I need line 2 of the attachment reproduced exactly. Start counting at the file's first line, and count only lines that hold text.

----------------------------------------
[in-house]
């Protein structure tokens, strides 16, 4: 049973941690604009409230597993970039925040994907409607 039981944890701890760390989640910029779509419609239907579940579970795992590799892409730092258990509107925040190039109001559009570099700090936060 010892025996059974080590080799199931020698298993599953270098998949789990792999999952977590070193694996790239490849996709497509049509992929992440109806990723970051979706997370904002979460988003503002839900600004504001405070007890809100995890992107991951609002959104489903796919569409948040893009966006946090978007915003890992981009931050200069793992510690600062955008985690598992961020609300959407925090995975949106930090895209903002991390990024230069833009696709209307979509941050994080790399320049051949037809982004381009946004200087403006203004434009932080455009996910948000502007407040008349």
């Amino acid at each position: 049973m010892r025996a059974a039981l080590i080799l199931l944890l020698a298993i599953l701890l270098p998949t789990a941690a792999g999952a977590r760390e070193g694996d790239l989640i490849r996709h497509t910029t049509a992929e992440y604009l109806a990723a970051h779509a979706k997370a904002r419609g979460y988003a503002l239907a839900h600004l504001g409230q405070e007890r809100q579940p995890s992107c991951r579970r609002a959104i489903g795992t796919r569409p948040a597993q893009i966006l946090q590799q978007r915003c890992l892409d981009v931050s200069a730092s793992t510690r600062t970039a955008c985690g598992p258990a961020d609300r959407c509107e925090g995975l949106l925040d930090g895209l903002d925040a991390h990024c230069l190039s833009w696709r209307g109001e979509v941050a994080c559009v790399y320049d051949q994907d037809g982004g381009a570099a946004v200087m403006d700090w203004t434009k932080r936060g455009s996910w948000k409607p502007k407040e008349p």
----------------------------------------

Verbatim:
């Protein structure tokens, strides 16, 4: 049973941690604009409230597993970039925040994907409607 039981944890701890760390989640910029779509419609239907579940579970795992590799892409730092258990509107925040190039109001559009570099700090936060 010892025996059974080590080799199931020698298993599953270098998949789990792999999952977590070193694996790239490849996709497509049509992929992440109806990723970051979706997370904002979460988003503002839900600004504001405070007890809100995890992107991951609002959104489903796919569409948040893009966006946090978007915003890992981009931050200069793992510690600062955008985690598992961020609300959407925090995975949106930090895209903002991390990024230069833009696709209307979509941050994080790399320049051949037809982004381009946004200087403006203004434009932080455009996910948000502007407040008349």